Glossary of 18th Century Cooking Terms and Definitions

Apron –
The belly skin of a fowl
Barbecue –
The noun of this word means a rack for drying meats. The verb usage ‘barbecue’ would mean to slow cook on a rack over burning embers.
Beetroot –
The globe root of the beet. The beet leaves are eaten also and these terms are to distinguish the two.
Blanquet –
A dish of light meat, such as veal, prepared with a white sauce.
Bombarded/Forced –
Stuffed using a bread and or meat type of stuffing. See forcemeat.
Caveach –
A West Indian method of pickling fish
Chardoon –
A vegetable related to the thistle that has its stalk used in cooking similar to that of celery or rhubarb.
Chibbol –
A stone leek or rock onion of medium size.
Chicken Peepers –
Young chickens
Chine –
The spine or backbone, mainly referred to on a pig in culinary terminology.
Collar –
Roll up a piece of meat, usually with a forcemeat inside, and tie it with string before cooking.
Collops –
Small slices of meat.
Cullis/Coulis –
A strong broth made of meat or fowl with other ingredients used as a base for various sauces or as a restorative for the sick.
Cymblin –
A scalloped edge squash.
a la Daube –
A braised meat (usually beef) stew with wine , spices, etc.
Florendine/Florentine –
Dishes with spinach as part of the preparation.
Forcemeat –
A stuffing with either meat or bread as the base.
French Bean –
Any of various varieties of Haricot or Kidney beans usually harvested for eating when still green.
Fricando –
Veal or other meat stewed/fried and prepared with a sauce.
Fricassee –
Similar in definition as above but for most all types of meat as well as fowl. Generally meaning twice cooked with a sauce either dark or light.
Froth –
To baste meat with fat and dust it with flour as it roasts, particularly fowl, so that the skin stays moist.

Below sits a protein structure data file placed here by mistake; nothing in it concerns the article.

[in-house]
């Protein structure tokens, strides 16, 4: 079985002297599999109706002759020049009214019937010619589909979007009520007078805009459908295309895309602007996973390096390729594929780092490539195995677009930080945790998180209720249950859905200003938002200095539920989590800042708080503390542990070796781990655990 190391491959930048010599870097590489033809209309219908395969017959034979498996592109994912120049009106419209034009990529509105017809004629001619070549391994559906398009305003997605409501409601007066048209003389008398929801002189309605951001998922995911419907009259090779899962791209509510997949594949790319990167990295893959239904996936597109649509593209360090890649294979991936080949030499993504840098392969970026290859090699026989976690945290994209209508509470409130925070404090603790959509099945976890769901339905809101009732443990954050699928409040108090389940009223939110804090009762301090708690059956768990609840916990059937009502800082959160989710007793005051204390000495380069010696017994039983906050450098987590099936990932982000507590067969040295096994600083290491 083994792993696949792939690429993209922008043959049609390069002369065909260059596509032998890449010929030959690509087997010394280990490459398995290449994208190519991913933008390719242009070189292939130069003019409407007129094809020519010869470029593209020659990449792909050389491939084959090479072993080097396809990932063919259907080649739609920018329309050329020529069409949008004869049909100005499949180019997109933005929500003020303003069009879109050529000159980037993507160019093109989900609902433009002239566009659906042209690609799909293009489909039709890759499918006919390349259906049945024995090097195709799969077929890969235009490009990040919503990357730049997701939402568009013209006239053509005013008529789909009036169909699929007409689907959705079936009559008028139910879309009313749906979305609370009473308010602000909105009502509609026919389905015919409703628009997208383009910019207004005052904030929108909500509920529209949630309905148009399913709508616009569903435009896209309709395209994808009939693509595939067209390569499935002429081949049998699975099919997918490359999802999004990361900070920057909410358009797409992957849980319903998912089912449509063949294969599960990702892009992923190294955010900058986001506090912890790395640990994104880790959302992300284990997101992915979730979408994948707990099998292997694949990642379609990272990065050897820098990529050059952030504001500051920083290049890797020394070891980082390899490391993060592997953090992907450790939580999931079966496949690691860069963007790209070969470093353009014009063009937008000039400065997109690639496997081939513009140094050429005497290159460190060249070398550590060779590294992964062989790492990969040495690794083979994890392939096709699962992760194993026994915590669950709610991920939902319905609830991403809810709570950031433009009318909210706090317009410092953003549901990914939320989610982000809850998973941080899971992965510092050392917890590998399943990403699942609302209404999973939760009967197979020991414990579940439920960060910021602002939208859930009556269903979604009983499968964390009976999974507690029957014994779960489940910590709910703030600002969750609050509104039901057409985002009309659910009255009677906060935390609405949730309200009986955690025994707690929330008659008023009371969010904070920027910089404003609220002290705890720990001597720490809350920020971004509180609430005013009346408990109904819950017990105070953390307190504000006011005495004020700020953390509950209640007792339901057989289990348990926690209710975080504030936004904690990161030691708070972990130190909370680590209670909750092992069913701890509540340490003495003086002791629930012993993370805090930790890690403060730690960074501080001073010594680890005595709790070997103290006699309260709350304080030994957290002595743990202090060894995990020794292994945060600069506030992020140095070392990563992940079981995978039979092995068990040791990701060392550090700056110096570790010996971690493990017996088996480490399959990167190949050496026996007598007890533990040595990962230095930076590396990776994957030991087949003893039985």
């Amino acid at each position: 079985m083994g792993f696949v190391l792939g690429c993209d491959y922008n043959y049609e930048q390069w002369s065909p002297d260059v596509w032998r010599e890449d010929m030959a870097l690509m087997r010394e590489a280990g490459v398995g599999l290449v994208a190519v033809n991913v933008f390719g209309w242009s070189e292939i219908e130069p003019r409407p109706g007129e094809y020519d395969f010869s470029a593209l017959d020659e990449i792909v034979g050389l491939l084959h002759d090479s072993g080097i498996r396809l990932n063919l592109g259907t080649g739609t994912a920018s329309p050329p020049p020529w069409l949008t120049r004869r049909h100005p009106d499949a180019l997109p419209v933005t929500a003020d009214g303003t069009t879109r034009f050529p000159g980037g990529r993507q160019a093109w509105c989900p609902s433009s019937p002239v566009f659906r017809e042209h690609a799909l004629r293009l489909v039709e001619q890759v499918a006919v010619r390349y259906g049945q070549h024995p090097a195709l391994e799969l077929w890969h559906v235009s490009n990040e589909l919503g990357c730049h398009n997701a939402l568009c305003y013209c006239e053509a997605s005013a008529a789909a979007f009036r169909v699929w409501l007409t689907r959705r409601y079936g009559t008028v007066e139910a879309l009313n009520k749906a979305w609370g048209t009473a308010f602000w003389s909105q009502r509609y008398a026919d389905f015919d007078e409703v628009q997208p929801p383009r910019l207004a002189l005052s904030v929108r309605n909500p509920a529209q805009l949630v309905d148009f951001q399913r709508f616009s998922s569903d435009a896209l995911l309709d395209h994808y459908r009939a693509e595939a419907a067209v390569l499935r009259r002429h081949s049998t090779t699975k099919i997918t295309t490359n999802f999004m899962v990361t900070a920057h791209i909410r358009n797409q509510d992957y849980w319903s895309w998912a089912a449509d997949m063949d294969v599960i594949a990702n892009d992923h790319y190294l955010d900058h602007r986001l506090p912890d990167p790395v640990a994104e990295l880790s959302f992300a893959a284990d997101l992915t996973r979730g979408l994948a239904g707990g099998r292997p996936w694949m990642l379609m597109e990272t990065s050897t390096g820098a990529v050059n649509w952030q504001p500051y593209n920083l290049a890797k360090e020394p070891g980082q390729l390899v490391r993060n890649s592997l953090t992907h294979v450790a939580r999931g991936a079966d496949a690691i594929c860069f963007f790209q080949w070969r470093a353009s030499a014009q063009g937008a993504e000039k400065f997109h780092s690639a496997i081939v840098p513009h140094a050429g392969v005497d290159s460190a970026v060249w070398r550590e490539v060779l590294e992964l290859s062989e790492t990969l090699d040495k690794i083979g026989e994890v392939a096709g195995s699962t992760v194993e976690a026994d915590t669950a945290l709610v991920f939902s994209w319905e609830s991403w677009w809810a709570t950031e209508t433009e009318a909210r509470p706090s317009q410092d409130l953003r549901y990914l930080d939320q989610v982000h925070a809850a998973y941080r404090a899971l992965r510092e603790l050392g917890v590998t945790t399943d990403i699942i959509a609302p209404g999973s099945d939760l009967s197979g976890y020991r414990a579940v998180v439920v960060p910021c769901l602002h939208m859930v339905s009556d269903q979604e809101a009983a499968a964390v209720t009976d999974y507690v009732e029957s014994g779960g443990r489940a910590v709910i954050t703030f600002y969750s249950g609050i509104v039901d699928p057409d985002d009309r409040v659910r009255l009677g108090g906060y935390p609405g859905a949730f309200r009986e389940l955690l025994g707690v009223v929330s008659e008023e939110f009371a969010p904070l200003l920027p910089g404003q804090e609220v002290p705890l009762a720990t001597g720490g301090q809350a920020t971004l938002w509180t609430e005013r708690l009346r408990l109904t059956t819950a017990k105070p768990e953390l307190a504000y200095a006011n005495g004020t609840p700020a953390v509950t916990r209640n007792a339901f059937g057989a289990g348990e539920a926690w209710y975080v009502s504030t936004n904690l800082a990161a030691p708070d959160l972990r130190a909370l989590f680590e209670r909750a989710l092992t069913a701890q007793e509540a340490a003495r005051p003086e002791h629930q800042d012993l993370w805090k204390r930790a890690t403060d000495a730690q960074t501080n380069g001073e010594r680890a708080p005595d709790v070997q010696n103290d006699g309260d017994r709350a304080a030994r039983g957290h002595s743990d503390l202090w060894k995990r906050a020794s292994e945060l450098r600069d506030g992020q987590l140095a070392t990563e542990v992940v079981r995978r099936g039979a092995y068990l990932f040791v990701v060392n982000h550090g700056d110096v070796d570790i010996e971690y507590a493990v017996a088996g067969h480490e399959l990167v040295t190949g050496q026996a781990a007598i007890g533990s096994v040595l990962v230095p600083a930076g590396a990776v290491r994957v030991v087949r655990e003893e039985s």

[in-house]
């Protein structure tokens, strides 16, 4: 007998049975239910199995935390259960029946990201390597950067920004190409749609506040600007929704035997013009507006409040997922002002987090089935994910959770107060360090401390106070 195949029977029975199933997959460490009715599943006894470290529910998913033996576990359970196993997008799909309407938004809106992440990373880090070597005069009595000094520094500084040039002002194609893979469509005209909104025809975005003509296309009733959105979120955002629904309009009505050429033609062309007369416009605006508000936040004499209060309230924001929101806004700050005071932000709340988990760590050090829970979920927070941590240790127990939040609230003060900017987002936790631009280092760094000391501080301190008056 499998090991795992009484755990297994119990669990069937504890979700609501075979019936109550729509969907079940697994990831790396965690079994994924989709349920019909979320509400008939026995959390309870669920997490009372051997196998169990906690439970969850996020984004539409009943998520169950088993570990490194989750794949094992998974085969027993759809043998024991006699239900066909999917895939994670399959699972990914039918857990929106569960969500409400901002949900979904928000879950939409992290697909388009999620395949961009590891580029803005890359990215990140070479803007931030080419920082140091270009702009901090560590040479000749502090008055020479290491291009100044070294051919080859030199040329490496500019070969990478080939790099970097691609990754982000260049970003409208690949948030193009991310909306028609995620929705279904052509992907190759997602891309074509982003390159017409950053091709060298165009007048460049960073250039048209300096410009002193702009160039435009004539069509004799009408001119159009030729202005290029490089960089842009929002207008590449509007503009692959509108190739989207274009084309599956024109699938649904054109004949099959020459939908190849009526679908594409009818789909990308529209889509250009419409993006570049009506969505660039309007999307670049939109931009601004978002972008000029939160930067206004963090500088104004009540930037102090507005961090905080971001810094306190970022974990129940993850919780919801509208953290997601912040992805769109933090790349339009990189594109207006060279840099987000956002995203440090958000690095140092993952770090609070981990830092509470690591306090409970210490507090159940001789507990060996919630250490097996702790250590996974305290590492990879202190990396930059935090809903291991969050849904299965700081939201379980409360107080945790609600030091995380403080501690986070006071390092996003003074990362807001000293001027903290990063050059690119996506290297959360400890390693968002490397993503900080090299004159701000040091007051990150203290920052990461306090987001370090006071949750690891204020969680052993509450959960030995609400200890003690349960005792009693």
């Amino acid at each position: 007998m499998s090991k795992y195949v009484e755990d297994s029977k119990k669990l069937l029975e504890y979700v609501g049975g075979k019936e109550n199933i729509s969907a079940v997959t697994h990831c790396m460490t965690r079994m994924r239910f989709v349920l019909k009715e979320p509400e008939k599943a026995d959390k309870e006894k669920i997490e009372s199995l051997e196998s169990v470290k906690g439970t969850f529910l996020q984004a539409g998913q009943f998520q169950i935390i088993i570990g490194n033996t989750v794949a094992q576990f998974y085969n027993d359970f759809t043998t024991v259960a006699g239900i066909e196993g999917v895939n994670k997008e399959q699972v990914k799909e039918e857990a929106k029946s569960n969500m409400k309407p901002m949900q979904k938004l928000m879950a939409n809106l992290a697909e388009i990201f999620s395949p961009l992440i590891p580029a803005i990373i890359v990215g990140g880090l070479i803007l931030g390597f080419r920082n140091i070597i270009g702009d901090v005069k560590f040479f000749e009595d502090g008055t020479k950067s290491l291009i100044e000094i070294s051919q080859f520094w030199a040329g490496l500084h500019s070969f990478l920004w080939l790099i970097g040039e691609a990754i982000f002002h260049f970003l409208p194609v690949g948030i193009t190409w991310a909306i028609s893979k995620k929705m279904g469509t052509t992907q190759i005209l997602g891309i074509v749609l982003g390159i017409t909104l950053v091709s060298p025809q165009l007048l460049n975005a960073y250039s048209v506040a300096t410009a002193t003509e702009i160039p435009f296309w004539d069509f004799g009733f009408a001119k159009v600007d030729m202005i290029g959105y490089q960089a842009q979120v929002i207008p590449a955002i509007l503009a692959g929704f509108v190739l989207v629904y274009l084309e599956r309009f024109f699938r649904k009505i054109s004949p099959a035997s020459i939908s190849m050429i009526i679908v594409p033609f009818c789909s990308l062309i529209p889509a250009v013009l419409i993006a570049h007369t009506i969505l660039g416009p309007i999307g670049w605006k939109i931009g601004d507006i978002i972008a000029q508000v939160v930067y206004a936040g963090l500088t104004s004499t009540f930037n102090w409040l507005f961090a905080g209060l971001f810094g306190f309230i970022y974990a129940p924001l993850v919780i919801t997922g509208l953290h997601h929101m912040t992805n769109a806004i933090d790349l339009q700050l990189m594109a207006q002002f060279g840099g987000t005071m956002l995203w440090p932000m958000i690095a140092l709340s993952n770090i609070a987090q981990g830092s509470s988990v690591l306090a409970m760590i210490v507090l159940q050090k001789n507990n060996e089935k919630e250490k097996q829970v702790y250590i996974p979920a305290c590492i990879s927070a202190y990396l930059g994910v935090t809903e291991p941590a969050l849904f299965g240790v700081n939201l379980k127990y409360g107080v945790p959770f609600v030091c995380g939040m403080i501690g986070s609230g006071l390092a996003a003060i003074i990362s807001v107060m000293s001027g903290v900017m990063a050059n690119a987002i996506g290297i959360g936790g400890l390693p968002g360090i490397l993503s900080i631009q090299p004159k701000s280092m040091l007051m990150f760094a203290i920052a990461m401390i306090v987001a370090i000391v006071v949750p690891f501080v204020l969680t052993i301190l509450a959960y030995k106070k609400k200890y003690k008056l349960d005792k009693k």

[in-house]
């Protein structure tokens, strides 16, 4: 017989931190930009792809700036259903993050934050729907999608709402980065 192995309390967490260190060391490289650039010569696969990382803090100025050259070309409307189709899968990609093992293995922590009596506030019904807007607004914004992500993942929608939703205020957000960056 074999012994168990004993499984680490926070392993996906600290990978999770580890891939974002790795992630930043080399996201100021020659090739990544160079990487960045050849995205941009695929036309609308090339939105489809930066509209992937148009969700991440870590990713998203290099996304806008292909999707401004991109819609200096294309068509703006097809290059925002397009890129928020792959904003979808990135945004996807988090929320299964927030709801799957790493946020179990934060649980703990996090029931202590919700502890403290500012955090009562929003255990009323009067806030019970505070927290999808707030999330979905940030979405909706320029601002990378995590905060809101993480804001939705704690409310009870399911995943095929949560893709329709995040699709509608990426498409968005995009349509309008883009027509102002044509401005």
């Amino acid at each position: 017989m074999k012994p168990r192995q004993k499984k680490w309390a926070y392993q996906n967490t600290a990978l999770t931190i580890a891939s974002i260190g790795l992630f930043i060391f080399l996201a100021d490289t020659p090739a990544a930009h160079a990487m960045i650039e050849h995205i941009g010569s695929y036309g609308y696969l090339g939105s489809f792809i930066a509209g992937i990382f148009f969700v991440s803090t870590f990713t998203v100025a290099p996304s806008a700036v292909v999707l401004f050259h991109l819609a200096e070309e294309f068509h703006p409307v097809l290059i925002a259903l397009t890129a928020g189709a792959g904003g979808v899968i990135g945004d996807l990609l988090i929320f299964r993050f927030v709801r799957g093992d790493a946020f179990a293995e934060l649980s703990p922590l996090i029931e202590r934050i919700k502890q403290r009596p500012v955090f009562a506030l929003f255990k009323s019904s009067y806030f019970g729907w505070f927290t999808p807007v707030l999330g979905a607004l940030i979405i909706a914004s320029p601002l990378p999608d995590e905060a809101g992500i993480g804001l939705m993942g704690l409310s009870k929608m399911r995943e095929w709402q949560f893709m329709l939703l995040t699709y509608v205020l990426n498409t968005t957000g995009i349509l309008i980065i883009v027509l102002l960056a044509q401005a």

Gammon –
A leg of pork usually referring to the ham and shoulder but occasionally meaning a large piece of bacon.
Gill –
A fourth of a pint or 4 ounces.
Gobbets –
Small pieces of meat similar to stew meat size.
Gravy –
A broth or the fats and juices coming from cooking meat.
Griskin –
What today is known as the pork chop.
Harrico/Haricot –
A stewed mutton dish well seasoned.
Hodge Podge –
What today is usually referred to as a stew.
Larding –
Weaving strips of hard fat, usually bacon, through a meat to increase its flavor and moisture.
Leveret –
A young hare , under a year.
Merrythought –
The forked bone on a fowl.
Morel –
A common sponge mushroom.
Naples/Savoy Biscuit –
A very light cake with a great number of whipped eggs that allow them to become very airy.
Neat –
An ox or bullock.
Olives –
Small thin slices of meat that are filled with a forcemeat then rolled up a cooked usually by roasting. Similar to collaring but with smaller pieces.
Petty Toes/Trotters –
Pigs feet.
Pinion –
The very end of a fowls wing.
Pompion –
Pumpkin
Pottage –
A thick soup, stew or porridge.
Pudding –
A batter made with the minimum of eggs, milk flour. Bread puddings fit this classic example.
Pulpatoon –
A dish with either rabbit or small birds encased in forcemeat and baked.
Ragoo/Ragout –
Stewed meat dished that are highly seasoned.
Rasher –
A thin piece of meat usually referring to bacon.
Rocambole –
Spanish garlic.
Roots –
Any root vegetables such as carrots, parsnip and turnips.
Salomongundy/Salmagundi –
A layered meat salad that includes hard boiled eggs, onion, oil and other condiments.
Salsify –
Purple goat’s beard, esculent root.
Shoat –
Young pig.
Skirret –
Long thin vegetable root sometimes called a water parsnip.
Skorzonera –
Thin and parsnip like. Black salsify.
Snipe –
A small bird living in marsh or brushy areas. Wood Snipes and Jack Snipes for example.
Squab –
Young pigeons no more than 30 to 40 days old.
Sparagrass –
Asparagas.
Spinage –
Spinach.
Stones –
Testicles. Lambs stones as a prepared dish.
Sweetbreads –
The thymus gland.
Truss –
To affix a piece of meat or fowl on a spit for roasting.